Manufacturers must adopt a holistic approach to retain existing staff amidst recession, warns RSM

15 November 2022

Commenting on the latest ONS employment statistics for manufacturing, Mike Thornton, national head of manufacturing at RSM UK, said: ‘The latest employment statistics for Q3 2022 reveal manufacturing is falling behind the wider UK economy and faces a bleak winter, despite strong industry recovery post-Covid.’

‘Manufacturing earnings fell sharply in the last quarter by 4%. This leaves the industry in a vulnerable position when it comes to workforce retention given that earnings for the economy as a whole increased by 0.4%. This trend could reflect the reality that manufacturers have faced many cost pressures including the significant combined challenges of input cost inflation and raging energy prices. It is more evidence that margins are being squeezed for manufacturers.

‘Total manufacturing jobs also fell in the quarter by 3.2% to 2.75 million. This is now 10% lower than pre-pandemic, with total jobs at 3.06 million in the second half of 2019. Current vacancies of 86,000 suggest that the sector does not currently need labour to the pre-pandemic extent and manufacturers are cautiously preparing for recession through 2023.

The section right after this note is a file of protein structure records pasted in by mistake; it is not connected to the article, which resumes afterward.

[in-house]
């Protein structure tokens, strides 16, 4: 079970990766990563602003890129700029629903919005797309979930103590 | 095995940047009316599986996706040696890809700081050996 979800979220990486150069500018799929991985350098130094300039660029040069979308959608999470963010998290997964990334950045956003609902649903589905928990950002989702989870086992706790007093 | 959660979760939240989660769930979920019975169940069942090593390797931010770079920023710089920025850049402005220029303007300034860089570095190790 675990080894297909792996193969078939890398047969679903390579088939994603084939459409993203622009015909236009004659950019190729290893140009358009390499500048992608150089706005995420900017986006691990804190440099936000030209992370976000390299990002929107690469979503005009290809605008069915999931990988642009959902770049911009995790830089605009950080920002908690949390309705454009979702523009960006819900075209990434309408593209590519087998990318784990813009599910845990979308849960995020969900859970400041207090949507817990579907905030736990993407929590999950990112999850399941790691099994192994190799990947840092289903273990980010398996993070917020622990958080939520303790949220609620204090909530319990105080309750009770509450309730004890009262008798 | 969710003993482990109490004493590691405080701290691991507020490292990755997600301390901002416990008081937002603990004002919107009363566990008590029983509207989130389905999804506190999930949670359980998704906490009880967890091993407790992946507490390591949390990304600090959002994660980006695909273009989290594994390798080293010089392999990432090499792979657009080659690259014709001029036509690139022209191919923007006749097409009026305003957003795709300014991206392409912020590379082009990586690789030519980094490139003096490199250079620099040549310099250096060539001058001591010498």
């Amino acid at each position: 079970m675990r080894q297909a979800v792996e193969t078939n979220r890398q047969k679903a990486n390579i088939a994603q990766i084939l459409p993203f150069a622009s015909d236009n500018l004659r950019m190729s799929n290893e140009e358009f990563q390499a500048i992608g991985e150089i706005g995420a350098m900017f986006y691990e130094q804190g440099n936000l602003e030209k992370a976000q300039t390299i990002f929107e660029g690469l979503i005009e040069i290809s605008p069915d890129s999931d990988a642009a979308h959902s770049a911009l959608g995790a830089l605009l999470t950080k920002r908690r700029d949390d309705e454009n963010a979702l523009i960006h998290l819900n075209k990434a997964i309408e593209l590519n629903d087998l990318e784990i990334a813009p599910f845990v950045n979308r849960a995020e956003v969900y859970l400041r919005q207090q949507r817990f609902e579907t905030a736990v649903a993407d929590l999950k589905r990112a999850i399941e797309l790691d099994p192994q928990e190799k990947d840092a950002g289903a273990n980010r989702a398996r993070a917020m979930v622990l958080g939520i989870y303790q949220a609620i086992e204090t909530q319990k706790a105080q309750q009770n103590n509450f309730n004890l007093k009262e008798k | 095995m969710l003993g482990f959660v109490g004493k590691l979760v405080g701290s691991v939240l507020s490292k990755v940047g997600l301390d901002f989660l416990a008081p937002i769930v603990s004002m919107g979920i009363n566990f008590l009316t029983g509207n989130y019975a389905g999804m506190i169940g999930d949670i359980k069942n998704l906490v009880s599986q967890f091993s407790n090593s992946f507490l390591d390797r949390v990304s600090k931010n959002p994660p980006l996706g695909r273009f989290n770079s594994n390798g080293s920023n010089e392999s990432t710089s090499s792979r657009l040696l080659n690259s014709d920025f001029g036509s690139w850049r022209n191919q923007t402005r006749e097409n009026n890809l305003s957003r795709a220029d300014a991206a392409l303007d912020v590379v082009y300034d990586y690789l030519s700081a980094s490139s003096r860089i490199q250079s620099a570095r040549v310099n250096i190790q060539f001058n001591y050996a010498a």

‘Elsewhere the manufacturing PMI for October 2022 fell to 46.2, and, with the exception of the 2020 lockdown, is at the lowest level seen since the 2008 financial crisis. This downward trend is likely to continue throughout 2022 and into 2023 as energy prices and inflation continue to hinder the sector.’ 

He added: ‘As manufacturers grapple with squeezed margins and limited resource, they need to turn their attention to retaining their existing workforce to ensure the sustainability of their business moving forwards.’ 

Steve Sweetlove, pay and people partner at RSM UK, said: ‘As inflation and energy prices continue to tighten manufacturers’ business margins and dampen scope for growth in earnings and recruitment, it is inevitable that manufacturers are facing serious retention issues ahead of the wider UK economy. Given the financial pressures they are facing, it is important businesses invest in their existing workforce and focus on enhancing their employee value proposition by communicating with their staff and having meaningful conversations to understand what’s working, and also establish where improvements need to be made. 

‘By taking a holistic approach to staff retention and wellbeing, and ensuring strong performance measures are in place to improve staff satisfaction and recognition, manufacturers can take the necessary steps to support their teams, improve productivity and operate more efficiently.’